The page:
One of my favorite cinematic onlookers can be seen just over seven minutes into Buster Keaton’s Cops from 1922. Keaton plays The Young Man, a hapless guy in Keaton’s traditional “Malec” form: the felt hat-wearing character the French defined by his ability to withstand physical punishment and chaos with stoicism, or at least polite detachment. After stealing a businessman’s wallet, the Young Man soon gets duped by a con artist who pretends that he’s just been evicted from an apartment — a story he bolsters by sitting in front of a pile of belongings (chairs, beds, lamps, clothing) while weeping. In fact, all of that stuff belongs to a family that’s simply moving house. The Young Man parts with nearly all of his money, “buying” the con man’s belongings, and hires a horse-drawn cart to haul all of his new junk, which the family mistakes for a moving service. As Keaton’s character makes his way through the streets of the city with a particularly stubborn horse, you can spot a man wearing a dark apron in a loading bay in one of the background buildings looking at the camera. Or, maybe he’s looking at the entire production of Cops, the crew moving behind the rig, with Keaton pretending to sleep in the front seat of the cart. The man in the apron even cranes his head around the corner as the shot dollies past to keep watching.
There are many, many ways to chart the growth and increasing sophistication of early cinema, perhaps the most recognizable being the transition from silent pictures to talkies. The presence of a few curious onlookers in the background isn’t a relic of a bygone era, especially when you see recent movies filmed in large cities like New York or New Orleans where crowds of people point and gawk at the now much bigger and more involved production circus. But I tend to notice the ways such people in the first couple decades of the 20th century seem captivated by the cinematic process, a technology only about 30 years old at that time, a new entertainment that was still finding its way towards an art form.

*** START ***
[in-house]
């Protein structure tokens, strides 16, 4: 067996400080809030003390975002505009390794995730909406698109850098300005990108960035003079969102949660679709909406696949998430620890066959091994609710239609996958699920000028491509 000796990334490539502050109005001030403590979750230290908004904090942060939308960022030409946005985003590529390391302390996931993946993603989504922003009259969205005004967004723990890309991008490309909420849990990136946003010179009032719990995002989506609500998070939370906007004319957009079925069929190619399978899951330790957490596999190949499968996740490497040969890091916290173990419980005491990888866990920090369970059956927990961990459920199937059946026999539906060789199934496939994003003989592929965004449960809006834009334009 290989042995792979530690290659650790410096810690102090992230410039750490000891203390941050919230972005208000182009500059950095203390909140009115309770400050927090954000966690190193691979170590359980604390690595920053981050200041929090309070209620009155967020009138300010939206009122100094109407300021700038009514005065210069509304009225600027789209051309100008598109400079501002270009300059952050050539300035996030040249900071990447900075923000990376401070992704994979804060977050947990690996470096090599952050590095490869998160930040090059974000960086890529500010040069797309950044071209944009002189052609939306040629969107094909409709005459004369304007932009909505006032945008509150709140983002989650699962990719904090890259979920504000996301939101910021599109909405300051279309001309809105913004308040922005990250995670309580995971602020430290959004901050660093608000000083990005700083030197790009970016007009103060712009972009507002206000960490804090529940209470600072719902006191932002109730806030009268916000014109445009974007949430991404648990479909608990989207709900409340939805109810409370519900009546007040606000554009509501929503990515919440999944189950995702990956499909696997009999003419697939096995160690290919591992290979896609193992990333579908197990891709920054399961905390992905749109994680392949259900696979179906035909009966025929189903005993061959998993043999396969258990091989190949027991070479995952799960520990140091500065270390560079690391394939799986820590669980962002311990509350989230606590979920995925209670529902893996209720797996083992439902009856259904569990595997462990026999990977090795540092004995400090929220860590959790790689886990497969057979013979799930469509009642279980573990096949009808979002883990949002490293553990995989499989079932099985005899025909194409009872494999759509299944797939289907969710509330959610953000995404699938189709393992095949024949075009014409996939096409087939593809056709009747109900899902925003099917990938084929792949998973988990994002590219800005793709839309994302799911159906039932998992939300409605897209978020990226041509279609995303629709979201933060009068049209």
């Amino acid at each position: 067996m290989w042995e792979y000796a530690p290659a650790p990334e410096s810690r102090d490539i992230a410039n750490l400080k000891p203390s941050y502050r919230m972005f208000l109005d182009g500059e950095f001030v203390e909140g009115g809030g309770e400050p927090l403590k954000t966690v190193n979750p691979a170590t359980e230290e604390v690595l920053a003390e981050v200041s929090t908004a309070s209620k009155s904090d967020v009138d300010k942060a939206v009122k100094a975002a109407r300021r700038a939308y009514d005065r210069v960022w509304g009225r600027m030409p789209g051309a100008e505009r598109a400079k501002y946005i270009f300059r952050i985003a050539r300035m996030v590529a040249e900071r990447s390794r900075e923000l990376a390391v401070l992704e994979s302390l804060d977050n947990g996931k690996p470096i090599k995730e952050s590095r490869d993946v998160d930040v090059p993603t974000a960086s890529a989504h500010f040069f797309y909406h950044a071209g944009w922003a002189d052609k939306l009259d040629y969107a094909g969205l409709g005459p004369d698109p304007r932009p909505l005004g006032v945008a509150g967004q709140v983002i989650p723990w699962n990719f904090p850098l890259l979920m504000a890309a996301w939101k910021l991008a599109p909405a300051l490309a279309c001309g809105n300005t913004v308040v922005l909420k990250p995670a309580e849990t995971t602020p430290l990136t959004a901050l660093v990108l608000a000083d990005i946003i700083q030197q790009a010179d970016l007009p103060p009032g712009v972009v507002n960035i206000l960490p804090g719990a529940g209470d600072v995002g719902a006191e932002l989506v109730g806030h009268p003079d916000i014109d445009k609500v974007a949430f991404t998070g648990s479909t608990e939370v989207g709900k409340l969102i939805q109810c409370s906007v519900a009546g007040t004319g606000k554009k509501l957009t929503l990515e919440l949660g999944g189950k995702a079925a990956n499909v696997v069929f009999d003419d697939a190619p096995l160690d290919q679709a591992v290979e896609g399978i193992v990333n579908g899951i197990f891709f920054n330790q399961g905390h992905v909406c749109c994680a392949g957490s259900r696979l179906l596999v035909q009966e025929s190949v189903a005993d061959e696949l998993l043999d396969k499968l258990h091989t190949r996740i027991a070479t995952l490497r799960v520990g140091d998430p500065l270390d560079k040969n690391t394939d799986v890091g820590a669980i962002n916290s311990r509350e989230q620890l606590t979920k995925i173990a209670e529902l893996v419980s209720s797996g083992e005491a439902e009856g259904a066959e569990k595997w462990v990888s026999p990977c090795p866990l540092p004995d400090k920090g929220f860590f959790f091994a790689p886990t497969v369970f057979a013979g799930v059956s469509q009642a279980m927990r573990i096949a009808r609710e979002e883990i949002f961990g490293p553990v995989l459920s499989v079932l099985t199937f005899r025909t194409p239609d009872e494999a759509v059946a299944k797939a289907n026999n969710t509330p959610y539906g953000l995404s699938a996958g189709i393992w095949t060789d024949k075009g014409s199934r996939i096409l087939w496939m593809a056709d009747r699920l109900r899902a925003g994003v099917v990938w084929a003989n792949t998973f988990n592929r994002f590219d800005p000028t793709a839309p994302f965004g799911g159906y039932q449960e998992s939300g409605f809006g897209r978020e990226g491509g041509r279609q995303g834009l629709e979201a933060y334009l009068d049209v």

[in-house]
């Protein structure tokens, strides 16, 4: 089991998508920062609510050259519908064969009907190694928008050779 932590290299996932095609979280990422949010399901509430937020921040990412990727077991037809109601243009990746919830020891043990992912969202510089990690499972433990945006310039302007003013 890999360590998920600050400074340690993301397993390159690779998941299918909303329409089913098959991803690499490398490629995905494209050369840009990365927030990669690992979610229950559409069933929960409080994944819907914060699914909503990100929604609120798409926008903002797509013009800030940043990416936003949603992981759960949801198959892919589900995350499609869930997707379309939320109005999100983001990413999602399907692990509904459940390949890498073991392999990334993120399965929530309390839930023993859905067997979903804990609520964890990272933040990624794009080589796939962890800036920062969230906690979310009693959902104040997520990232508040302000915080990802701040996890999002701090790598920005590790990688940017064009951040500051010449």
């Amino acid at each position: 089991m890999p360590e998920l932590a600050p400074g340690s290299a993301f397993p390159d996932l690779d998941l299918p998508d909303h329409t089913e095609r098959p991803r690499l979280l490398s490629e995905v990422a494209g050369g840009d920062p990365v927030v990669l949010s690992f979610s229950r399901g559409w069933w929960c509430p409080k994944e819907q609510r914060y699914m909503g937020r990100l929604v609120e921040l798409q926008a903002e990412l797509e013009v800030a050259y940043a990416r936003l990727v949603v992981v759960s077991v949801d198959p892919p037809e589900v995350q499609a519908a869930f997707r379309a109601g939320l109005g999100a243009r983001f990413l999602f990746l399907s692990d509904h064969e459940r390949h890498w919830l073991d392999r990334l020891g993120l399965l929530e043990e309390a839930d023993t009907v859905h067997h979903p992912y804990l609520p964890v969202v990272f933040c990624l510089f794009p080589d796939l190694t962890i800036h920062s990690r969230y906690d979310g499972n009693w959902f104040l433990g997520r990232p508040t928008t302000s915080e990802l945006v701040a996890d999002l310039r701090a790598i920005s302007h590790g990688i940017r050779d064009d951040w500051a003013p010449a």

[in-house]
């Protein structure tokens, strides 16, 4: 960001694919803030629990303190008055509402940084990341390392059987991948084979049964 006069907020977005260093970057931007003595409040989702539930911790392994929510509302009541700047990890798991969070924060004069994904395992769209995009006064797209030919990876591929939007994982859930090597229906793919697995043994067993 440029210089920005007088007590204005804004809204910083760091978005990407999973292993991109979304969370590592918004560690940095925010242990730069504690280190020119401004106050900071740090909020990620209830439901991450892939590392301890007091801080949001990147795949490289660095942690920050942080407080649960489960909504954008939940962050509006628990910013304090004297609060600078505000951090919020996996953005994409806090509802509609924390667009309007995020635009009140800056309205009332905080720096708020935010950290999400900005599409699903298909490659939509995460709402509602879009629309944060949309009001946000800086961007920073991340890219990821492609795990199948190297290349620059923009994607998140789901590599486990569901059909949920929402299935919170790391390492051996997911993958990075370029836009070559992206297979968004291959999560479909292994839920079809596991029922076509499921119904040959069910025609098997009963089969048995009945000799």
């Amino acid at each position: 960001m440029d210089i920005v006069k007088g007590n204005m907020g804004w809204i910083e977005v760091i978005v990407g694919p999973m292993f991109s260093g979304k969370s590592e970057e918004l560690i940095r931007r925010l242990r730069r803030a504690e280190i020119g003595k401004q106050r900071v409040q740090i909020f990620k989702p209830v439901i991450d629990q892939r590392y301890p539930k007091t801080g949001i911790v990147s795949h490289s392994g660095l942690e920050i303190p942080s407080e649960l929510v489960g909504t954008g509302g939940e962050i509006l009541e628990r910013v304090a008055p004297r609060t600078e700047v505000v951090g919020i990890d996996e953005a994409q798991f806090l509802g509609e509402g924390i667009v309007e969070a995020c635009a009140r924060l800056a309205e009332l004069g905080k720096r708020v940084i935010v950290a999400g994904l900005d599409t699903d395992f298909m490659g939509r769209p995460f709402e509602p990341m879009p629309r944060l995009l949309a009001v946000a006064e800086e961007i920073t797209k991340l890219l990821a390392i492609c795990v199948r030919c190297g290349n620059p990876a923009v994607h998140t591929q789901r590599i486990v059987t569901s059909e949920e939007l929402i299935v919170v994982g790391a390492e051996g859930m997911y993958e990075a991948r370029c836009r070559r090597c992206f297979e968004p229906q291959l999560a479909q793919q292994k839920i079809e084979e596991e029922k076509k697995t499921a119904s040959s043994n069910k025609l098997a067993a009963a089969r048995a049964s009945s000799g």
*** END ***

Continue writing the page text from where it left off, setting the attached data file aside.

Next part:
You could chart some of the finer details of this history purely through Buster Keaton’s filmography, his one and two-reel comedies from the early ’20s featuring camera-mugging antics, ladder-specific stunts, and wide-eyed expression common to many other shorts of the time, yet all elements that Keaton would either streamline or outright abandon later in his career. His films went from morality tales that relied on violence and extremity (likely a holdover from his days as a member of The Three Keatons, his family’s traveling vaudeville act) with sometimes bewilderingly convoluted plots to simple slapstick masterpieces that showcased his innate athleticism, sharp sense of humor, and knack for camera blocking.
I’ve been watching Keaton since I was young, often without knowing it. Really, I was watching his influence on other performers. There’s a popular genre of video that circulates on YouTube and TikTok — put together by different people but often with little to no variation in terms of content — featuring Keaton’s famous gag from One Week, which he re-used to more iconic effect in Steamboat Bill, Jr., where the side of a house falls on top of him. Keaton escapes unscathed by unwittingly standing in the path of an empty window, and these videos track all the other films that pay homage to the stunt: Jackass 2, Project A Part 2, MacGyver, Arrested Development, among others.
Jackie Chan and Tom Cruise seem to be particularly astute students of Keaton’s, who pay tribute to Keaton throughout their careers by upping the ante with larger set pieces, faster action, and more dangerous gags. The influence on Cruise is more subtle, seen in similarities of demeanor and stature, in Cruise and Keaton’s chosen groove as seemingly well-beaten but indestructible agents of chaos, and in a shared propensity for sprinting away from the authorities, especially in a film like Cops or 1921’s The Goat and their spiritual descendant Mission: Impossible.